Wine, in short, can be described as the product of fermented grapes. Humans have been consuming and enjoying wine for thousands of years.
A Brief History of Wine
It’s not 100% clear where wine making exactly started but historians suggest that China, Georgia and Iran in 6000 to 5000 BC could be the first sites of wine making in the world. All three are regions that wild grapes grew in, so any nomadic farming community may have stumbled across the bitter little fruits and fermented them. There is also suggestion that wine may have come from other regions and used as a trade item. Pottery jugs with trace elements of wine have been discovered in Mediterranean areas from 5400 BC through to 3000 BC, but it wasn’t until the Greek and Roman times that wine making spread as a job through Europe, along with the vines and early notions of viticulture.
With the advent of bottles and corks during Renaissance, wine trade blossomed due to easier transport of goods. Wines also spread with the influence of the religious ceremonies including wine.
During modern era, as shipping routes opened, the religious orders specifically made wine for trade alongside their wine for ceremony. Further refining by skilled wine workers meant an increase in production and international taste soared for quality product.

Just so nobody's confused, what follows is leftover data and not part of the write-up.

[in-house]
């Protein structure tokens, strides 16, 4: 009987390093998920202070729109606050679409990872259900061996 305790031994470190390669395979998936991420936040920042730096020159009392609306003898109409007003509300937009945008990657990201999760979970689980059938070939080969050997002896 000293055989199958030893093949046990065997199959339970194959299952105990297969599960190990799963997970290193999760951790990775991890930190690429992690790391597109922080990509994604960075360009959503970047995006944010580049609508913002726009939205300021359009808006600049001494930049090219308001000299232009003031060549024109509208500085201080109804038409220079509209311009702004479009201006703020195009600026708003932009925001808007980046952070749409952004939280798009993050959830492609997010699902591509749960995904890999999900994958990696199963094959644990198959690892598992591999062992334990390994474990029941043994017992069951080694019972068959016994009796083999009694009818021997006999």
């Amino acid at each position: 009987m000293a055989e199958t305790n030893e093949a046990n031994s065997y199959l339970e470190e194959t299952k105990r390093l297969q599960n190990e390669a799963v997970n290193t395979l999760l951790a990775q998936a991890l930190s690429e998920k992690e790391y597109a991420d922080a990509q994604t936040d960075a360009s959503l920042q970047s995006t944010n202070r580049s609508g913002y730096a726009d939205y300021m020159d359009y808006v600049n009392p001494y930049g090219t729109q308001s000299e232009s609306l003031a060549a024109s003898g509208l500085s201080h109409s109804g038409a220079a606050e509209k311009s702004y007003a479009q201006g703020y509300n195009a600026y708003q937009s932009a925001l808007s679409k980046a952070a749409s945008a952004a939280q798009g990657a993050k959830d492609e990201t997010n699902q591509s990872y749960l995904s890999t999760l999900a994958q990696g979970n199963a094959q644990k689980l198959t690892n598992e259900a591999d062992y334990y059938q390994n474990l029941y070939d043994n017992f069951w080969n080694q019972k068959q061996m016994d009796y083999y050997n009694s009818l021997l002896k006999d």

Phylloxera –a louse like insect—that destroyed most of Europe’s vineyards ironically ended up being a catalyst for the defining of current wine growing regions and standards. Considering grape varieties for their suitability became standard practice, alongside strict wine making and viticulture parameters that have reinforced the European industry.
Old World, New World
Old World and New World are common terms for wine producing countries in the world, based on whether wine making is originated from or introduced to. The countries that have an introduced history of wine culture and wine cultivation are considered as New World countries. Old World countries, on the other hand, are the birthplace of wine making.
Old World Wines
European nations like France, Italy and Spain are considered Old World countries. Their wine making techniques are more traditional with low intervention during the process. The other Old World countries are: Albania, Armenia, Austria, Azerbaijan, Bulgaria, Croatia, Czech Republic, Cyprus, England, Georgia, Germany, Greece, Hungary, Macedonia, Moldova, Poland, Portugal, Romania, Serbia, Slovakia, Slovenia, Switzerland and Turkey.
Characteristics of Old World wines: They tend to be more rustic, structure driven, savoury, lighter-bodied, lower in alcohol, higher acidity, less fruity. There are many restrictions and regulations around which varietals to grow.
New World Wines
New World countries embrace technology and science in wine production. New World is led by Australia, New Zealand and South Africa. The other New World countries are: Argentina, Canada, Chile, Colombia, Mexico, Peru and United States.
Characteristics of New World wines: They tend to be more youthful, vibrant, fruity, higher in alcohol, varietal driven, less acidity, taste riper and sometimes even considered a little simple. There are very few restrictions exist when it comes to which varietals to grow.